|Male Rufous Hummingbird (Selasphorus rufus)|
|Male Calliope Hummingbird (Selasphorus calliope)|
And then the appearance of a second male Rufous confirmed when two sipped from the feeder together in a rare moment of tolerance. Usually they are very protective of a feeder and guard it by chasing each other away.
|Two male Rufous hummingbirds at a hummingbird feeder|
A female calliope was next to appear.
|Female Calliope Hummingbird|
On May 1st the first male Black-chinned hummingbird arrived.
|Male Black-Chinned Hummingbird (Archilochus alexandri)|
With all three species of hummingbirds that are usually seen in Pend Oreille County back in the area, the madness begins! As they zoom around chasing each other, sitting in proximity to the feeder is like being in the midst of a squadron of tiny fighter pilots. I hear the buzzing sound and feel the wind on my cheek from tiny wings as they fly by within an inch of my head, I am reminded of the movie, Top Gun! In an attempt to minimize the battles, a second hummingbird feeder was added in a location where the two feeders could not both be easily seen by the tiny combatants. There are occasional moments of peaceful co-existence captured by my camera.
|Black-chinned male hummingbird (left) and a male Calliope Hummingbird (right)|
From the photo above the size difference between the Black-chinned and the Calliope can be easily seen. In the photo below, two male black-chins share a feeder for a few seconds.
|Two male Black-chinned Hummingbirds|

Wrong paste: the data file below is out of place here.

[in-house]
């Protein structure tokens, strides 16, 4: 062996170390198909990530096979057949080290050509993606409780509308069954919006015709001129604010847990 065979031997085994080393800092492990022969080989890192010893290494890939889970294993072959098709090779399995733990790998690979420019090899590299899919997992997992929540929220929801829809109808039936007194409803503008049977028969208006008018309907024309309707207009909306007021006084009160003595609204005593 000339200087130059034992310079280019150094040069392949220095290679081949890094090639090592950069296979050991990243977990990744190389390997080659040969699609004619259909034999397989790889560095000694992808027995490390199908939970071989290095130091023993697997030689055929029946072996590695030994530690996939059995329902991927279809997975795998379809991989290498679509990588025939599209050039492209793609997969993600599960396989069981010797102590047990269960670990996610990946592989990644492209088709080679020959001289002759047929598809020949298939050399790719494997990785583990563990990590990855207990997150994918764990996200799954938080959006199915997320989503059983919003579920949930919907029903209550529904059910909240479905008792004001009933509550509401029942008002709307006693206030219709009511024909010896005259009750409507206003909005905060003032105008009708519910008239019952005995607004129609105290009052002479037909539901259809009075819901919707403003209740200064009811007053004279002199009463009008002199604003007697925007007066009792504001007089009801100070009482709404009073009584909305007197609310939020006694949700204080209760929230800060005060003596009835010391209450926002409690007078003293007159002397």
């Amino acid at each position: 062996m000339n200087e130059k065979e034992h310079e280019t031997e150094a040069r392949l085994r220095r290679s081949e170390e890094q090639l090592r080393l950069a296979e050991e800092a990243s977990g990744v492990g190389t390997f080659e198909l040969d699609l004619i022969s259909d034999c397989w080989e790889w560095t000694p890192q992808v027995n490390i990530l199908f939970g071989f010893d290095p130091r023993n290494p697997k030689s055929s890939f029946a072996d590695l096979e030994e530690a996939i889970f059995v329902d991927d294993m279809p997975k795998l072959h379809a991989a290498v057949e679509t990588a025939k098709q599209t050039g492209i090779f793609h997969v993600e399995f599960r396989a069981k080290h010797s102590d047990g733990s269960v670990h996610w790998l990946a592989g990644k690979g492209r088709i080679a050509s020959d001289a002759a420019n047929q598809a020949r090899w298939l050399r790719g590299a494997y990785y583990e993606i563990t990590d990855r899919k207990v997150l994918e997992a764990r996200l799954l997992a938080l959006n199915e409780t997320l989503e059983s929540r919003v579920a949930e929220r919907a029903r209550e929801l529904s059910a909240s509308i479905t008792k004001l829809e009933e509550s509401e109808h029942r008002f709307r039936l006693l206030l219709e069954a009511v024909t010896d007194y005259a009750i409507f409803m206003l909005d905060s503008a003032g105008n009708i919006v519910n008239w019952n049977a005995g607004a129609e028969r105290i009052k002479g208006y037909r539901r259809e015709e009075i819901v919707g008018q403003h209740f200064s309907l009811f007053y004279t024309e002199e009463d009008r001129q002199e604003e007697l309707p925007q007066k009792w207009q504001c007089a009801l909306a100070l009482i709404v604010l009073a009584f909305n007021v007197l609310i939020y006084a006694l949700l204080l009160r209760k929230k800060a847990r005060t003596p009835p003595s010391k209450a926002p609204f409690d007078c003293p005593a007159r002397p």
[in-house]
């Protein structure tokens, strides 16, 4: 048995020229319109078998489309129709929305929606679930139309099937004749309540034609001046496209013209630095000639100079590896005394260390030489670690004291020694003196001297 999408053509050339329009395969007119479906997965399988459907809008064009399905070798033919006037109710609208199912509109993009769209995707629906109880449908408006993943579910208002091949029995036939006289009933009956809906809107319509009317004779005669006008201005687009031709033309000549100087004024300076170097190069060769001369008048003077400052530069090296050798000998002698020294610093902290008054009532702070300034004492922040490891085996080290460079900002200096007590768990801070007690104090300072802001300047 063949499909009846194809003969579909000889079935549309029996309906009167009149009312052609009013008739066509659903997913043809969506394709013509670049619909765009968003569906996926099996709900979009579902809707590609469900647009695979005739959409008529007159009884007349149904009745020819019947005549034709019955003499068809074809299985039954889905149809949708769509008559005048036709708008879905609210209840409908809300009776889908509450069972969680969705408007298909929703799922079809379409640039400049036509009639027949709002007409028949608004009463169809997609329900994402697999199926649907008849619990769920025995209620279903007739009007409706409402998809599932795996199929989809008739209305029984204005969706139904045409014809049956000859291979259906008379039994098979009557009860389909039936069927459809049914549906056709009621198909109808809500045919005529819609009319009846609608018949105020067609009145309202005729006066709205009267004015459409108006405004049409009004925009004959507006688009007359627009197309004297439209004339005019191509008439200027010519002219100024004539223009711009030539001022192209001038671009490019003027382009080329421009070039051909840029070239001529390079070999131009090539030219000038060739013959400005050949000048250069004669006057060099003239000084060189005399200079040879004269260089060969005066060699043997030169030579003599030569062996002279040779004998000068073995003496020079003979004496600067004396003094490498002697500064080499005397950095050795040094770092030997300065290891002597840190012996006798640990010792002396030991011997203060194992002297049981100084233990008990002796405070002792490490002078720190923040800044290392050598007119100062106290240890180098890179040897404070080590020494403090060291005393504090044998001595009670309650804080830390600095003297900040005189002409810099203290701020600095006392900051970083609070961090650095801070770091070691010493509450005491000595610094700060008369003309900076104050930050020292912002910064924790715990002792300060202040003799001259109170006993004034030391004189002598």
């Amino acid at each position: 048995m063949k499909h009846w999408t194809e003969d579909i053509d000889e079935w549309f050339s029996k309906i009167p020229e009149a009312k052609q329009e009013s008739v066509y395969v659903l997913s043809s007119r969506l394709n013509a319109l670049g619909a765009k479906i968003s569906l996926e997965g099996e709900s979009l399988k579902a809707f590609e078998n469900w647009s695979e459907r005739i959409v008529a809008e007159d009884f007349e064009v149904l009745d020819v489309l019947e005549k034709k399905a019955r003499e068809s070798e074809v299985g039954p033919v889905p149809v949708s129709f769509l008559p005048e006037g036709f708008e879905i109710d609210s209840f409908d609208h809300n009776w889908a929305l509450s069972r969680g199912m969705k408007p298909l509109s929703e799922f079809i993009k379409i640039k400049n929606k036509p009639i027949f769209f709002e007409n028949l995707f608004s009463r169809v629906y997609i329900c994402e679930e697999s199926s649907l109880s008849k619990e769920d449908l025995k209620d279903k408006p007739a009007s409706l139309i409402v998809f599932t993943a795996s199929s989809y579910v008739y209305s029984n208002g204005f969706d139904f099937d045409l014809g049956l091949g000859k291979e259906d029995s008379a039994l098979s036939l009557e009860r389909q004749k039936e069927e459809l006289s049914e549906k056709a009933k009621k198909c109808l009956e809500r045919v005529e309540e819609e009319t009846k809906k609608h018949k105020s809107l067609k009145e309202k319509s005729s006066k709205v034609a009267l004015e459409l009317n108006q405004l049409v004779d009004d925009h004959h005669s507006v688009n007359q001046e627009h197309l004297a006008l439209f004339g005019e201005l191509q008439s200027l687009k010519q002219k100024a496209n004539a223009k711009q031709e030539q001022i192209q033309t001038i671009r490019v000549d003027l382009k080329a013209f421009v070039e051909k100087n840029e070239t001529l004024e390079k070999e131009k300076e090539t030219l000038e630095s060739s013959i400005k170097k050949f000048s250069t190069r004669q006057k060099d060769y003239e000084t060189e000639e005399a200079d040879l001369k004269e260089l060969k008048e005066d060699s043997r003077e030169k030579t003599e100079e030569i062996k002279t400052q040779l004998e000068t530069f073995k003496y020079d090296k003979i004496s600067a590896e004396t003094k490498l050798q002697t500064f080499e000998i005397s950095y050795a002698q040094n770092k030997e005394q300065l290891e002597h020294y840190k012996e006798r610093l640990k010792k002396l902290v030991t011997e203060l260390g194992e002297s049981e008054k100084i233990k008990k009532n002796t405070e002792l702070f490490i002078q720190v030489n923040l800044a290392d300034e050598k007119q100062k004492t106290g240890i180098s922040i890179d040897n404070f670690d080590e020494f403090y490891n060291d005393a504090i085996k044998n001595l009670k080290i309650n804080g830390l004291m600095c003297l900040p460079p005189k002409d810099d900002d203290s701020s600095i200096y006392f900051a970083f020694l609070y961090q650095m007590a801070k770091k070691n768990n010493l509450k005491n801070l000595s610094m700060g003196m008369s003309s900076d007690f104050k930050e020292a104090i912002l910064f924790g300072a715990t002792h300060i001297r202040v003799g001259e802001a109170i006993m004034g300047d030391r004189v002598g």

A truce between a male black-chin hummingbird and a male rufous hummingbird is captured in the photo below.
|Male Black-chinned hummingbird (left) and male Rufous hummingbird (right)|
Soon the battle resumes, including a stare down from a Black-Chin with the photographer (me).
|Male Black-Chinned Hummingbird|
Important information about hummingbird feeders and nectar
Hummingbird nectar should always be made with white sugar - never honey or other sweeteners. The recommended recipe is one part sugar to 4 parts water. Boil until the sugar is dissolved and then cool before filling feeders. I don't use red food coloring - it isn't needed so why spend the extra money on food coloring or take the chance that the chemicals in the red dye might be harmful?
Clean hummingbird feeders regularly - at least once a week or more frequently in hot weather. Nectar can ferment and grow mold which can be deadly to hummingbirds. I use glass feeders that can be cleaned in the dishwasher or boiled/steamed to sterilize. I usually rinse them with a mild bleach solution (1 part bleach to 10 parts water) at the end of the summer and then rinse thoroughly before putting them into storage for the winter.
|Hummingbird in nasturtium|
To provide a natural diet, I also recommend planting numerous species of the hummingbirds favorite flowers - including native plants. Some I have planted include columbine, honeysuckle, coral bells, snowberry, serviceberry, phlox, currant, nasturtium, foxglove, penstemon, zinnia and milkweed.
I love your hummingbird in nasturtium photo - one of my favorite flowers.ReplyDelete
Thank you! I love nasturtiums too. I have enjoyed them since I was a young child and still grow them every year.Delete
What a delightful group of photos! I'm going to have to break down and get a feeder one of these days. I do try to have plants the hummingbirds like, but I'm never outside to see them when they are there.ReplyDelete
The feeder featured in these photos is attached to our deck railing. It is really fun to have our dinner on the deck and watch the show!Delete
Good job Vicky! Great photos1ReplyDelete
beautiful I love themReplyDelete